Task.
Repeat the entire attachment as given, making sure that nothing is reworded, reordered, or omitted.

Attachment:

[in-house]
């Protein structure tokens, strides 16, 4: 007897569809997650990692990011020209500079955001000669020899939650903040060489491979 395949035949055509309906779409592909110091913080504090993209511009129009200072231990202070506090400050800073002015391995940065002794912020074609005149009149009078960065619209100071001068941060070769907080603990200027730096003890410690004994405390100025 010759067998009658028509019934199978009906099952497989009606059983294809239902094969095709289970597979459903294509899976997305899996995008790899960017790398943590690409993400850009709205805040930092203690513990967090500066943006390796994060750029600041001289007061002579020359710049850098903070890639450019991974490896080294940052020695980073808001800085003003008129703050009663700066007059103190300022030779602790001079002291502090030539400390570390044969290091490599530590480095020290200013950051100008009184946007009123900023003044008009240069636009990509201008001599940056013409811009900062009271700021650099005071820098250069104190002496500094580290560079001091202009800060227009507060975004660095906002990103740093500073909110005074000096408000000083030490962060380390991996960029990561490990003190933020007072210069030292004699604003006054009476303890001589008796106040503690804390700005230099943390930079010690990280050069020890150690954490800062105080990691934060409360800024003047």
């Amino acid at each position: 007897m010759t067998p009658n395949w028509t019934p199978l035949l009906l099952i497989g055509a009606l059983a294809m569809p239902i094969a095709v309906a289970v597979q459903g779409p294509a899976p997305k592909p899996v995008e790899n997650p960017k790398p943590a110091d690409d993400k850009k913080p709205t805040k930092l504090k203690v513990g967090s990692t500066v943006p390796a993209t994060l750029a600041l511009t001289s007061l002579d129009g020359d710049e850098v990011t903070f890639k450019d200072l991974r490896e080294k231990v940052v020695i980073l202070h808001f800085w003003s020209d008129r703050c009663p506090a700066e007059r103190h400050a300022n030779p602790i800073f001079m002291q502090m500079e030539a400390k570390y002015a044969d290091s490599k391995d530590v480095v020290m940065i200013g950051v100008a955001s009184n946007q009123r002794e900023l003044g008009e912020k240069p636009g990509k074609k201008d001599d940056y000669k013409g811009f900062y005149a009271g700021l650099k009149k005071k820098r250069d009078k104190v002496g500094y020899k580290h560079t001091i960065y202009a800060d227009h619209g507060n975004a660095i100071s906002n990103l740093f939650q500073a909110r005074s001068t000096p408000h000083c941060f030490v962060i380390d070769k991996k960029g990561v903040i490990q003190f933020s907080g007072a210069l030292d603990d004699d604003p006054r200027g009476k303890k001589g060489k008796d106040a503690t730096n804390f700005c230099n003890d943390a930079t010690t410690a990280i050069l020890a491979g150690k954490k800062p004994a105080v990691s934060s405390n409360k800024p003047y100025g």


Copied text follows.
[in-house]
């Protein structure tokens, strides 16, 4: 007897569809997650990692990011020209500079955001000669020899939650903040060489491979 395949035949055509309906779409592909110091913080504090993209511009129009200072231990202070506090400050800073002015391995940065002794912020074609005149009149009078960065619209100071001068941060070769907080603990200027730096003890410690004994405390100025 010759067998009658028509019934199978009906099952497989009606059983294809239902094969095709289970597979459903294509899976997305899996995008790899960017790398943590690409993400850009709205805040930092203690513990967090500066943006390796994060750029600041001289007061002579020359710049850098903070890639450019991974490896080294940052020695980073808001800085003003008129703050009663700066007059103190300022030779602790001079002291502090030539400390570390044969290091490599530590480095020290200013950051100008009184946007009123900023003044008009240069636009990509201008001599940056013409811009900062009271700021650099005071820098250069104190002496500094580290560079001091202009800060227009507060975004660095906002990103740093500073909110005074000096408000000083030490962060380390991996960029990561490990003190933020007072210069030292004699604003006054009476303890001589008796106040503690804390700005230099943390930079010690990280050069020890150690954490800062105080990691934060409360800024003047």
């Amino acid at each position: 007897m010759t067998p009658n395949w028509t019934p199978l035949l009906l099952i497989g055509a009606l059983a294809m569809p239902i094969a095709v309906a289970v597979q459903g779409p294509a899976p997305k592909p899996v995008e790899n997650p960017k790398p943590a110091d690409d993400k850009k913080p709205t805040k930092l504090k203690v513990g967090s990692t500066v943006p390796a993209t994060l750029a600041l511009t001289s007061l002579d129009g020359d710049e850098v990011t903070f890639k450019d200072l991974r490896e080294k231990v940052v020695i980073l202070h808001f800085w003003s020209d008129r703050c009663p506090a700066e007059r103190h400050a300022n030779p602790i800073f001079m002291q502090m500079e030539a400390k570390y002015a044969d290091s490599k391995d530590v480095v020290m940065i200013g950051v100008a955001s009184n946007q009123r002794e900023l003044g008009e912020k240069p636009g990509k074609k201008d001599d940056y000669k013409g811009f900062y005149a009271g700021l650099k009149k005071k820098r250069d009078k104190v002496g500094y020899k580290h560079t001091i960065y202009a800060d227009h619209g507060n975004a660095i100071s906002n990103l740093f939650q500073a909110r005074s001068t000096p408000h000083c941060f030490v962060i380390d070769k991996k960029g990561v903040i490990q003190f933020s907080g007072a210069l030292d603990d004699d604003p006054r200027g009476k303890k001589g060489k008796d106040a503690t730096n804390f700005c230099n003890d943390a930079t010690t410690a990280i050069l020890a491979g150690k954490k800062p004994a105080v990691s934060s405390n409360k800024p003047y100025g």